The Short-Term Disability or Weekly Indemnity benefit is designed to compensate an employee for income lost as a result of short-term absences from work from an accident or sickness. Employers that provide a Short-Term Disability plan may opt out of the Employment Insurance Sickness Benefit and therefore qualify for a reduced E.I. premium rate. To be eligible to opt out, the STD plan must be at least equal to or better than the E.I. plan.
The main design features of a Short-Term Disability plan are described below.
One of the primary purposes of the elimination period for the STD benefit is to reduce administration costs for claims that are short in duration. Typically, STD plans provide coverage on the first day following an accident or hospitalization and the 8th or 15th day of absence as a result of sickness. However, the elimination period for accident or hospitalization could be as long as 15 days. A shorter elimination period results in a higher premium. During the elimination or qualifying period, most employees are covered through their employer's salary continuance plan (self-insured). These plans often provide a benefit that is linked to the employee's length of employment with the organization.
The benefit schedule is generally based on a percentage of the employee's pre-disability weekly gross earnings. When determining an appropriate benefit schedule, the tax status of the STD benefit must be considered. Unless the plan member is paying the entire STD premium, the benefit will be taxable when received. The STD benefit will also be non-taxable when the employer pays the premium on behalf of an employee, but the amount of the paid premium is treated as taxable income to the employee.
A STD plan which is taxable should be based on a higher percentage of the employee's pre-disability gross earnings than a plan that is non-taxable. A taxable LTD plan will often be based on a schedule as high as 75% of pre-disability gross earnings whereas a non-taxable plan will generally not exceed 67%.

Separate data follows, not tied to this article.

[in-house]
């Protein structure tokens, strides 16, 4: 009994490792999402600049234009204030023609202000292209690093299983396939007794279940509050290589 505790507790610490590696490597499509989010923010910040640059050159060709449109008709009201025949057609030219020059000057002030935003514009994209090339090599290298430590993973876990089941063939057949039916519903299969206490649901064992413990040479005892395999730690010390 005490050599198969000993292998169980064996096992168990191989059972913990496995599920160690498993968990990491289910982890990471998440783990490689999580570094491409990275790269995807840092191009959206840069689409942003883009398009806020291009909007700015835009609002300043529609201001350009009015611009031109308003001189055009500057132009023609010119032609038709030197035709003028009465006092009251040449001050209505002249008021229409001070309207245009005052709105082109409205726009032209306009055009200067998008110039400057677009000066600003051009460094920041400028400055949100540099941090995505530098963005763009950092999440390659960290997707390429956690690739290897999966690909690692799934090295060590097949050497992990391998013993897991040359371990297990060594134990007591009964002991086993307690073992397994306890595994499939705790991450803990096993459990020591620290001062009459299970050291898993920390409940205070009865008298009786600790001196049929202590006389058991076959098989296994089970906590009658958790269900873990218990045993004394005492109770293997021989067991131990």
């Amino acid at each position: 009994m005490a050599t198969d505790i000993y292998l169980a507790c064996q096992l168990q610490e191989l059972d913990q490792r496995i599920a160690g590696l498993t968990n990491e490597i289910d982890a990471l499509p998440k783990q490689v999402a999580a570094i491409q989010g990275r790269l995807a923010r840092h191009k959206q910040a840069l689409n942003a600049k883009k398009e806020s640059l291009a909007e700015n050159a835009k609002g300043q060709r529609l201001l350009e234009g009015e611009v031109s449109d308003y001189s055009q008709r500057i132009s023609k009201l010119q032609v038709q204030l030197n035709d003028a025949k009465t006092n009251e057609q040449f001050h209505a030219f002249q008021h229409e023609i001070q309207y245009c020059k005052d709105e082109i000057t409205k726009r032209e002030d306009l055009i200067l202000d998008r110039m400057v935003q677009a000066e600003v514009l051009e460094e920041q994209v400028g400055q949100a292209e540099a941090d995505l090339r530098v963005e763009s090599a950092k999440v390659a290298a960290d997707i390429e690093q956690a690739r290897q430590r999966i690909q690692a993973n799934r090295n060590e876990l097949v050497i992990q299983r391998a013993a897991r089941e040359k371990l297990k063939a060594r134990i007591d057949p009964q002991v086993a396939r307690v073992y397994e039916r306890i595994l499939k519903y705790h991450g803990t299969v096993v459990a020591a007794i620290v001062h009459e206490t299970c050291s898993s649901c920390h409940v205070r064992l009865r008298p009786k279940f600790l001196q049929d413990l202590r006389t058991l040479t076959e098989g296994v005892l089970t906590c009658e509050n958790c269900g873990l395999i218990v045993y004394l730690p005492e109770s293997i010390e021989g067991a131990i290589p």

There are two types of maximums that apply to a STD benefit: a non-evidence maximum and an overall benefit maximum. These maximums are determined by the size of the group, the volume of insurance and the nature of the business.
The non-evidence maximum (NEM) is the amount of insurance that the insurer will provide to employees without requiring medical evidence of good health. A high non-evidence maximum is therefore an important feature of the STD plan as it guarantees employees a minimum level of coverage (subject to eligibility based on income). Medical evidence is required for employees who qualify (based on income) for coverage in excess of the non-evidence maximum.
The overall maximum is the maximum amount of insurance that the insurer will provide under the terms of the contract.
The benefit period is the maximum amount of time for which STD benefits are payable. Common benefit periods are 15 weeks (to coincide with the E.I. Sickness Benefit period), 17 weeks and 26 weeks. The STD benefit period is generally integrated with the Long-Term Disability (LTD) benefit. For example, a STD plan with a benefit period of 17 weeks would usually be coordinated with a LTD plan with an elimination period of 17 weeks. An employee who suffers a long-term disability can therefore receive benefits seamlessly as eligibility for the STD benefit ends and eligibility for the LTD benefit begins.
To be eligible for Short-Term Disability benefits, generally the employee must be unable to perform the important duties of his/her own occupation and be under the personal care of a physician.
Employment Insurance Sickness Benefits take the position of "second payer" in many instances. In the case of group insurance benefits for sickness or loss of wages, the E.I. Sickness Benefit is reduced dollar for dollar. The E.I. benefit pays disability payments beginning on day 15 of the disability and continues for a maximum period of 15 weeks.
The STD benefit can be integrated with the E.I. benefit so that the E.I. benefit is "carved out". In other words, the STD benefit will pay benefits for the periods before and after the E.I. Sickness benefit (e.g. from day 1 to 14 and after the 15 week E.I. benefit period). Alternatively, the STD benefit can be "wrapped around" the E.I. benefit. Like the "carve-out" plan design described above, a "wrap around" plan pays benefits for the periods before and after the E.I. benefit. However, if E.I. declines to pay benefits for the 15 week period, a STD plan with a "wrap around" feature will pay benefits for that 15 week period as well (subject to satisfying the definition of disability). Both a "carve-out" and "wrap around" plan do not qualify for E.I. Premium Reduction because the E.I. benefit remains payable for 15 weeks.